Hair for a woman, more than anything else, is the embodiment of her soul. And that might be the cause whenever a woman is on the verge of a transformation or a mental transition, her hair is the first thing that should be changed.
In my country, Iran, women’s hair is more a matter of sexuality rather than anything personal and poetic as it is in Farsi literature; therefore, by the Islamic law, it should be covered in public places. But ironically, if the hair is cut, then no such rule is applied as if the hair has no life anymore. Even wigs can be made out of real hair and be sold in shops with no restrictions.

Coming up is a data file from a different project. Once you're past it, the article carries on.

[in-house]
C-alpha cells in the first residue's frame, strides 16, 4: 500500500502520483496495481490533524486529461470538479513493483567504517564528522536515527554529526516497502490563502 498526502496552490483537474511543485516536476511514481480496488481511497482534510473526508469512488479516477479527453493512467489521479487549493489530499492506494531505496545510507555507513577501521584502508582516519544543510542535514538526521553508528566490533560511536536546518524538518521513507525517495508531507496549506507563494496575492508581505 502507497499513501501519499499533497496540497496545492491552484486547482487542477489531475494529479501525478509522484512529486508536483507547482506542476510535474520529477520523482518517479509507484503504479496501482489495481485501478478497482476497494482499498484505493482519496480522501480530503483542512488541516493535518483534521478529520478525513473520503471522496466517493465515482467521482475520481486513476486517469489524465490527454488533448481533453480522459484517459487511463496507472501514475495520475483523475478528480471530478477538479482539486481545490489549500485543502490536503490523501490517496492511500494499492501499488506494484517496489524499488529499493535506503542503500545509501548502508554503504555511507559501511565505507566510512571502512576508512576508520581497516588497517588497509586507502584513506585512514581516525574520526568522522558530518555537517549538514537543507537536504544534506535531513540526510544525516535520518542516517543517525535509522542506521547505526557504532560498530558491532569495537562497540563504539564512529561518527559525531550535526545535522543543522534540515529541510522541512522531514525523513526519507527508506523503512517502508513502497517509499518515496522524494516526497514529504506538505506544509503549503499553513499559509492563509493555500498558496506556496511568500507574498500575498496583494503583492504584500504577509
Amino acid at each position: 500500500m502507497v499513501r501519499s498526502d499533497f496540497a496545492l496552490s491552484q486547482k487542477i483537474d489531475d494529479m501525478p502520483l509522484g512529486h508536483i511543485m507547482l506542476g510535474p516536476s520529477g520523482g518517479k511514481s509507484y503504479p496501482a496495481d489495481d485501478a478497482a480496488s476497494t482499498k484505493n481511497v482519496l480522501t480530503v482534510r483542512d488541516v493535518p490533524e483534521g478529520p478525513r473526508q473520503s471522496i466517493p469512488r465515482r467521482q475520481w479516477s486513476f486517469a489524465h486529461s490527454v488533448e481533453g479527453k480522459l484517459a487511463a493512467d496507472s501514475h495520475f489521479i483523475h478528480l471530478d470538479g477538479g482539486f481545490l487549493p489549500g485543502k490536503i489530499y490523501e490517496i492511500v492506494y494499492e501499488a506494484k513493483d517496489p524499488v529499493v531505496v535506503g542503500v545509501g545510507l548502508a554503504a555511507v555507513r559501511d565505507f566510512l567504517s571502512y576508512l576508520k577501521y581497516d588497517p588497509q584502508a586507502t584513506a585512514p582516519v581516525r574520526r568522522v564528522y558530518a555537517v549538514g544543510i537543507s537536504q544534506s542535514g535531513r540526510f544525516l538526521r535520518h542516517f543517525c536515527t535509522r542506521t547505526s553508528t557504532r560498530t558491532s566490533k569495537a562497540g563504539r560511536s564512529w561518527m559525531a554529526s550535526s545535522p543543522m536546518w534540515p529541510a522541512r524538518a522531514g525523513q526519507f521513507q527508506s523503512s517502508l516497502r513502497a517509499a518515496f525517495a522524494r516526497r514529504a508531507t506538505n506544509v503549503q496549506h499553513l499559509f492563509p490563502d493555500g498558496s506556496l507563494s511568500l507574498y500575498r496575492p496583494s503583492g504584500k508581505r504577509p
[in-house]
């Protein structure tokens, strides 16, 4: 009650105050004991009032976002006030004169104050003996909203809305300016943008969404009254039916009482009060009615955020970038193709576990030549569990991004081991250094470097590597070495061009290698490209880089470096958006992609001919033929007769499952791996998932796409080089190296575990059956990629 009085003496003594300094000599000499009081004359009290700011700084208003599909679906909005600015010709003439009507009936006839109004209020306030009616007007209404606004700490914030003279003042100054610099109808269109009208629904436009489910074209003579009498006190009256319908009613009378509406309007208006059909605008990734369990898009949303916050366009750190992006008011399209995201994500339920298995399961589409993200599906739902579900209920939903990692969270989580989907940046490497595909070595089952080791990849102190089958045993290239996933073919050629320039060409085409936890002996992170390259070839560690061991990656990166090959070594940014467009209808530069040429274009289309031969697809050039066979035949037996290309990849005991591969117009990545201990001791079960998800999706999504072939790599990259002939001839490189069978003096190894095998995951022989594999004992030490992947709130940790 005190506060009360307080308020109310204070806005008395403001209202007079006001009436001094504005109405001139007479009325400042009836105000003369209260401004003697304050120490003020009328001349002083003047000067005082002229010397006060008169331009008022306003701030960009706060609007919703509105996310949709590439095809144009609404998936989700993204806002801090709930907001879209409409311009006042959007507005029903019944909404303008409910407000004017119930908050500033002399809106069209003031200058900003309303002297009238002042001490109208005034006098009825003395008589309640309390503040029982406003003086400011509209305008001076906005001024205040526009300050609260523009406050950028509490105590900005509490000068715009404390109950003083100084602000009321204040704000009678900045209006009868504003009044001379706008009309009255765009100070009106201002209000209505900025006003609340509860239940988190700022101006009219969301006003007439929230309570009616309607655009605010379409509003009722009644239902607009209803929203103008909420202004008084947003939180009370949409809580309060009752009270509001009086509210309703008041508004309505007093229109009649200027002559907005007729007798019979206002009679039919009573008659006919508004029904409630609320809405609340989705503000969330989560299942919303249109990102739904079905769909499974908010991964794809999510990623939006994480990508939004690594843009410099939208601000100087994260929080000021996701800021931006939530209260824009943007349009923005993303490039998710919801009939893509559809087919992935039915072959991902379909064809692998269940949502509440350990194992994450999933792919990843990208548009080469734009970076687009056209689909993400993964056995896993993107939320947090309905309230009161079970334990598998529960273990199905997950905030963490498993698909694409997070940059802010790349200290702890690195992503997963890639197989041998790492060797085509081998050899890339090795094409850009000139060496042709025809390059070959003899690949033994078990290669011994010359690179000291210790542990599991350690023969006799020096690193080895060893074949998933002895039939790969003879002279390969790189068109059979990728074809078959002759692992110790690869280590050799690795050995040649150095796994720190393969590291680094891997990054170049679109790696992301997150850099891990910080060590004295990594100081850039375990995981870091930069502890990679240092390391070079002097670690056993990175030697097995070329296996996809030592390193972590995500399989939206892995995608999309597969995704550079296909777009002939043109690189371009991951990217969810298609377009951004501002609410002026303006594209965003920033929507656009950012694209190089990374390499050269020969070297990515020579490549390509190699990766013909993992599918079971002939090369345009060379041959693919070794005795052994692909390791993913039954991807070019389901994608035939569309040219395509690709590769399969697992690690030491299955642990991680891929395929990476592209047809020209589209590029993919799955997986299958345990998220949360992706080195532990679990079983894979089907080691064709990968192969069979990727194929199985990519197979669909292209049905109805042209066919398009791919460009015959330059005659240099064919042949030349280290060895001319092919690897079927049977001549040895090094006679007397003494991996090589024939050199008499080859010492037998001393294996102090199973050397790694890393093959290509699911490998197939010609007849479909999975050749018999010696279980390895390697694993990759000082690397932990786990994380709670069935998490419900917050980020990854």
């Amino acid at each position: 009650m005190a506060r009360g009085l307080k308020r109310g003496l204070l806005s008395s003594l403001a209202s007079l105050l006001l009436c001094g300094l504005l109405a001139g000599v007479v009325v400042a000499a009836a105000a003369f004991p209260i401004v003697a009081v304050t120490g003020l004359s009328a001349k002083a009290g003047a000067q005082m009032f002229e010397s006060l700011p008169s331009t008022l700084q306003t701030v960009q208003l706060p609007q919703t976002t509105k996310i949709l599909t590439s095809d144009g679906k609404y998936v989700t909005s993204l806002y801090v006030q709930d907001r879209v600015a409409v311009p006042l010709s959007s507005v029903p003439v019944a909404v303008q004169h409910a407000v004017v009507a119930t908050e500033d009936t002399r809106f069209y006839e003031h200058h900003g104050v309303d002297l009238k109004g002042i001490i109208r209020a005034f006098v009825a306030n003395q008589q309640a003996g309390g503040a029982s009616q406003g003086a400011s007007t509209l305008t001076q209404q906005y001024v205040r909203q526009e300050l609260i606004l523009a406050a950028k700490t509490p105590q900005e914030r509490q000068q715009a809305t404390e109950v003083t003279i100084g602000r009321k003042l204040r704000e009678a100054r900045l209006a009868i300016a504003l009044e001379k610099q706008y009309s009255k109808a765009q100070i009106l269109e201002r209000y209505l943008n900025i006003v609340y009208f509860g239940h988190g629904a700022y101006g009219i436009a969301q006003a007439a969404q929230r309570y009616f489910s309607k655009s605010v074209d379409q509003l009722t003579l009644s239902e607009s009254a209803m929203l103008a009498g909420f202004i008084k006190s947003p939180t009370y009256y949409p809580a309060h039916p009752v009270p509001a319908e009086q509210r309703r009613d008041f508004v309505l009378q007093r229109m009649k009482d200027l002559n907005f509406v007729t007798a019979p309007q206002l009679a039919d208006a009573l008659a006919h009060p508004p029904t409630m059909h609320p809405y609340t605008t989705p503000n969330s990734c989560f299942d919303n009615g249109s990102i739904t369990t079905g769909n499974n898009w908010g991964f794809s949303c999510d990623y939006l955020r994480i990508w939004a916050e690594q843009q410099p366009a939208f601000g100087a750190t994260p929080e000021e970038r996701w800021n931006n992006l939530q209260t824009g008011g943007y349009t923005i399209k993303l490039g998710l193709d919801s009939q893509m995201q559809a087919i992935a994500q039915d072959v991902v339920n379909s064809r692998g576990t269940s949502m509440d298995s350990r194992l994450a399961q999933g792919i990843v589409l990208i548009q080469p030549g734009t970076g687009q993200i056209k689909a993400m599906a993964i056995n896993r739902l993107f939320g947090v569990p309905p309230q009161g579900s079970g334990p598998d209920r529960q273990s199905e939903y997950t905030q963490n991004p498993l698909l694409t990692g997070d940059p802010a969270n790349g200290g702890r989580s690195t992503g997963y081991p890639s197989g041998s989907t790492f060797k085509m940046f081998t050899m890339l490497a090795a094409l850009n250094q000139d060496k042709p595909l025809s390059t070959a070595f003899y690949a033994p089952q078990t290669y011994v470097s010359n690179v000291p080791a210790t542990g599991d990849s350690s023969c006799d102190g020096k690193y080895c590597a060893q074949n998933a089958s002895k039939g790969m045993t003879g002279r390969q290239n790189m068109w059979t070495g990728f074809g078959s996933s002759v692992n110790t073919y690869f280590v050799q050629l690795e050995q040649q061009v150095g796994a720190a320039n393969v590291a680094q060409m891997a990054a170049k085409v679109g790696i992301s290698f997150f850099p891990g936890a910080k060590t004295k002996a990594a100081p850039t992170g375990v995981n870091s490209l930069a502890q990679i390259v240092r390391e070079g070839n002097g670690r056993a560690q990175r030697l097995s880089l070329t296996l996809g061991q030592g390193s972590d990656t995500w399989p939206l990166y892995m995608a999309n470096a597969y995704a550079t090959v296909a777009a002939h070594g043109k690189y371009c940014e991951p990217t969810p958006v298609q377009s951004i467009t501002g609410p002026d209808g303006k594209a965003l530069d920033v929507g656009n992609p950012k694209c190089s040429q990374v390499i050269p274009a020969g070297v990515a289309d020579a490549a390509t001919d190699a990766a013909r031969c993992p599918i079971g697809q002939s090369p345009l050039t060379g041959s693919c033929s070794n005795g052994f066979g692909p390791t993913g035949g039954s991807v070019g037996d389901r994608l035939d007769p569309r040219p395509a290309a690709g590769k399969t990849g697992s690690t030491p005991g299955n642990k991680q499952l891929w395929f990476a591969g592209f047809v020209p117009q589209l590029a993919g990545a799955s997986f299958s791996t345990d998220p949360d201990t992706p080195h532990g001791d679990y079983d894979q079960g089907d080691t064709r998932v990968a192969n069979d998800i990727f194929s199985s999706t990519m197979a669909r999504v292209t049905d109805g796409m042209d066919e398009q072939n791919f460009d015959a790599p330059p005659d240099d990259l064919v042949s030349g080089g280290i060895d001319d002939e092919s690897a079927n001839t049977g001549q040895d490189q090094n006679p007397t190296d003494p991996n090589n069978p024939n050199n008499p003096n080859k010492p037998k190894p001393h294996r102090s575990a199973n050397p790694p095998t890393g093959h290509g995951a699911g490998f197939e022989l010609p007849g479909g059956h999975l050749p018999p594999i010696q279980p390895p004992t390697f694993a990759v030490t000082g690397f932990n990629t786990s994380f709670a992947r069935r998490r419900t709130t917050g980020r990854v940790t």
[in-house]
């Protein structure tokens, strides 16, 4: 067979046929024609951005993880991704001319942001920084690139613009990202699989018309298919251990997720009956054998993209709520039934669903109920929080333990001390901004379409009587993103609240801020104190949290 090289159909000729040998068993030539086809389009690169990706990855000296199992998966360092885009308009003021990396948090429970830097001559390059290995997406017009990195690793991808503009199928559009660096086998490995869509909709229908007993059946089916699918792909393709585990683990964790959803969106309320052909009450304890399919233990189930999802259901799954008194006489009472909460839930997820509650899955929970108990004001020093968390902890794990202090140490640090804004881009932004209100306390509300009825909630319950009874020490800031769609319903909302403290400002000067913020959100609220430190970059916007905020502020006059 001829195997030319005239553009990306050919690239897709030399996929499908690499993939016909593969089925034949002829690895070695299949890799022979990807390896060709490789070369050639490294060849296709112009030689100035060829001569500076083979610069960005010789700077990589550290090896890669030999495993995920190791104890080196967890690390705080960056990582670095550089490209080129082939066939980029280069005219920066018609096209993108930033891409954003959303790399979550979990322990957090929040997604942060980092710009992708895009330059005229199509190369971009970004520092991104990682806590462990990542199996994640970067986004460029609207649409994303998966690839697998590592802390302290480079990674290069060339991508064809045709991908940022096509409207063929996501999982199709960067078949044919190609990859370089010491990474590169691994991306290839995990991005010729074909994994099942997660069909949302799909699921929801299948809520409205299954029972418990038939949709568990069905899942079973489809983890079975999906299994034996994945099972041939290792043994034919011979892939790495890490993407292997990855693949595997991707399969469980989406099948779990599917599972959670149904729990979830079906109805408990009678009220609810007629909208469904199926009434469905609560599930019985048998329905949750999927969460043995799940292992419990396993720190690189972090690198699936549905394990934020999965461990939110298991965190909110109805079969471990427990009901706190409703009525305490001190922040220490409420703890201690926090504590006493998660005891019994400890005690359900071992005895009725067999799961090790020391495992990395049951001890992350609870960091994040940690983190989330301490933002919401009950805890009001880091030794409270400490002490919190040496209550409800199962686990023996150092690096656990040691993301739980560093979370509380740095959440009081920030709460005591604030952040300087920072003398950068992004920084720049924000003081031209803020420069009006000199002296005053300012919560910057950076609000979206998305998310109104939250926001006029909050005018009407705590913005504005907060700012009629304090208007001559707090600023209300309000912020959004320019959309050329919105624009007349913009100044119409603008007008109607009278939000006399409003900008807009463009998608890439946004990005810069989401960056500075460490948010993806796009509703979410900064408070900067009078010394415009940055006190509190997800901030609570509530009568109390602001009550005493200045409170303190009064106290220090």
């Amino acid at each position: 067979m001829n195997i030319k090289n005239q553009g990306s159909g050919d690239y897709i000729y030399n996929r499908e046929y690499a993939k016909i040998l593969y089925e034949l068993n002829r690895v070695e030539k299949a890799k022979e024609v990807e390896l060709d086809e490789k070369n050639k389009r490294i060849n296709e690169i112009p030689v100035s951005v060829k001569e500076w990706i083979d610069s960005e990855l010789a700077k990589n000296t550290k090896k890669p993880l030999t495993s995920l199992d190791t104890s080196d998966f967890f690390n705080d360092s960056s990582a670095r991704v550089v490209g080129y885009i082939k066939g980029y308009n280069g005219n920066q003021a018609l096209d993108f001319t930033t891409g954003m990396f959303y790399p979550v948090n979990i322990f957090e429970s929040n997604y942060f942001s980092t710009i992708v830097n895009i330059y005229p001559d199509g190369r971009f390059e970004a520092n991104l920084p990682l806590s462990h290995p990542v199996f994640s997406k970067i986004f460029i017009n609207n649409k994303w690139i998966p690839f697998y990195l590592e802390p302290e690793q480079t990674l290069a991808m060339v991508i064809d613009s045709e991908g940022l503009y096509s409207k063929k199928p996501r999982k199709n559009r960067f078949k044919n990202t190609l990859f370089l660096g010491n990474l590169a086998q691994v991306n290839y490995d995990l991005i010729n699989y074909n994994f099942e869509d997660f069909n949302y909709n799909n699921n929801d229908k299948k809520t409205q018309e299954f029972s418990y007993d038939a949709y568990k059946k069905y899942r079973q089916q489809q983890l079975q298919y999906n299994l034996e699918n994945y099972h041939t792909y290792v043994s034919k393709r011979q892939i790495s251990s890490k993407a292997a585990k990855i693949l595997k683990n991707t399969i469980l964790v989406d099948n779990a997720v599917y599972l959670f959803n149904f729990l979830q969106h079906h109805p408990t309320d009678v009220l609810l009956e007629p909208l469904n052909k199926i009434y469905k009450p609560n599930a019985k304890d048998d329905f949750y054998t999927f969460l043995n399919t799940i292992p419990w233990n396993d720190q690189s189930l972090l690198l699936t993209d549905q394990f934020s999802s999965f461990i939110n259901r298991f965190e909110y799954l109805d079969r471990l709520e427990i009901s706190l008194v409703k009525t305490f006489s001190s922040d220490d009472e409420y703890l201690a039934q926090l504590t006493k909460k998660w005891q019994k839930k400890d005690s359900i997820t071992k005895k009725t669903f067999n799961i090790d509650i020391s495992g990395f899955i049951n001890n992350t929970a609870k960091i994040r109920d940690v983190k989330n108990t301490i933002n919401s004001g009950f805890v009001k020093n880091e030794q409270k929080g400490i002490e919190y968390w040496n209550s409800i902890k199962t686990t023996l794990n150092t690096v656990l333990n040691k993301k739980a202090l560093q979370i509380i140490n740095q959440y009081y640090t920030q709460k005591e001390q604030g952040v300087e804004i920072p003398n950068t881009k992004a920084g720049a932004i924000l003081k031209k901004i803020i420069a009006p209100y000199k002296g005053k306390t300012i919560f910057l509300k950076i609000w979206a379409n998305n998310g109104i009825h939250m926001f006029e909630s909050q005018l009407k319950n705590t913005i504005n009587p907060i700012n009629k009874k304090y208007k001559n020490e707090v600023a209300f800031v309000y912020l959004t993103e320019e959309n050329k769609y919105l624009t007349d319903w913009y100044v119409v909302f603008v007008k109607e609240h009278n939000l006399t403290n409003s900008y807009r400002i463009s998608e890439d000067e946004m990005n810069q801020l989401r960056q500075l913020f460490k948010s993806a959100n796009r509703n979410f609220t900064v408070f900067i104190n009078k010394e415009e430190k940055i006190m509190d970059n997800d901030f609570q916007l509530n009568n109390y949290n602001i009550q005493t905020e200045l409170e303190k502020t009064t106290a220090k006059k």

In this collection of portraits, I have invited a group of women who have had a haircut for any reason and photographed them with uncovered Hair. Then after printing their photos, I have sewed Iranian-Islamic patterns with the hair of each one, on their exposed parts of their hair. I’ve used the same subject that is the primary factor of censorship in my country, to censor itself in reverse.
In this collection, I am trying to attach the threads of hair, like the treads of the soul, to their real owners.

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